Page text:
Two of them have been linked to an emerging security breach.
The office of Andre Carson, the second Muslim in Congress, had employed Imran Awan. As did the offices of Jackie Speier and Debbie Wasserman Schultz; to whom the letter had been addressed.
Imran Awan and his two brothers, Jamal and Abid, are at the center of an investigation that deals with, among other things, allegations of illegal access. They have been barred from the House of Representatives network.
Four people who worked for the House of Representatives have a history of massive debts and bankruptcy, a fondness for fast cars and real estate, and unusually complicated webs of intertwined finances.Now is the time to impose Sharia Law, but just on them. Then cut their heads off.
The three brothers and a wife of one of them are under criminal investigation into sensitive congressional information security.
Chiefs of staff for dozens of Democratic lawmakers who employed the four were informed last week that a criminal probe was underway into their use of congressional information technology systems, including the existence of an external server to which House data was being funneled, and into the theft of and overbilling for computer equipment.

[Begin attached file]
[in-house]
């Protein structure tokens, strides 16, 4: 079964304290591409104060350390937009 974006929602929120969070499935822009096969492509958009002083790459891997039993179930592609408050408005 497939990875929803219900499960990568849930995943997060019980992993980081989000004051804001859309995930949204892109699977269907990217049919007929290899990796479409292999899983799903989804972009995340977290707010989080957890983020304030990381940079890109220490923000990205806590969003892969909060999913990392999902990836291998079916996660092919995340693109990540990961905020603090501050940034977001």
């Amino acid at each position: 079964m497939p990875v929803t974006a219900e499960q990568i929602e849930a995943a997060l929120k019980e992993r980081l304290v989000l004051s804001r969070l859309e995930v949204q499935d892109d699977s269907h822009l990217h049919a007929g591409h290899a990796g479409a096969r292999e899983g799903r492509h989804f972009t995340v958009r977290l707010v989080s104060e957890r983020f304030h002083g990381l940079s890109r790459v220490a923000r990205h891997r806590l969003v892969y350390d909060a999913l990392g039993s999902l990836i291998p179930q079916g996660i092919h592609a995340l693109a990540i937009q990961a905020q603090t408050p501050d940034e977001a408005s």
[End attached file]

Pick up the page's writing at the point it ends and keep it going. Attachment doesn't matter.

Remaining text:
A Texas felon who was pardoned by Obama is back behind bars after he was caught 'fleeing police with two pounds of cocaine worth $26,000'.
Robert M. Gill is getting reacquainted with his jail cell after he crashed into another vehicle when fleeing from police following an alleged drug deal in San Antonio on Thursday.
The 68-year-old's original life sentence was pardoned by President Obama but now he could face up to 40 years in prison for possession with intent to distribute 500 grams or more of cocaine, according to Bexar County police.
The American military has failed to publicly disclose potentially thousands of lethal airstrikes conducted over several years in Iraq, Syria and Afghanistan, a Military Times investigation has revealed. The enormous data gap raises serious doubts about transparency in reported progress against the Islamic State, al-Qaida and the Taliban, and calls into question the accuracy of other Defense Department disclosures documenting everything from costs to casualty counts.
In 2016 alone, U.S. combat aircraft conducted at least 456 airstrikes in Afghanistan that were not recorded as part of an open-source database maintained by the U.S. Air Force, information relied on by Congress, American allies, military analysts, academic researchers, the media and independent watchdog groups to assess each war's expense, manpower requirements and human toll.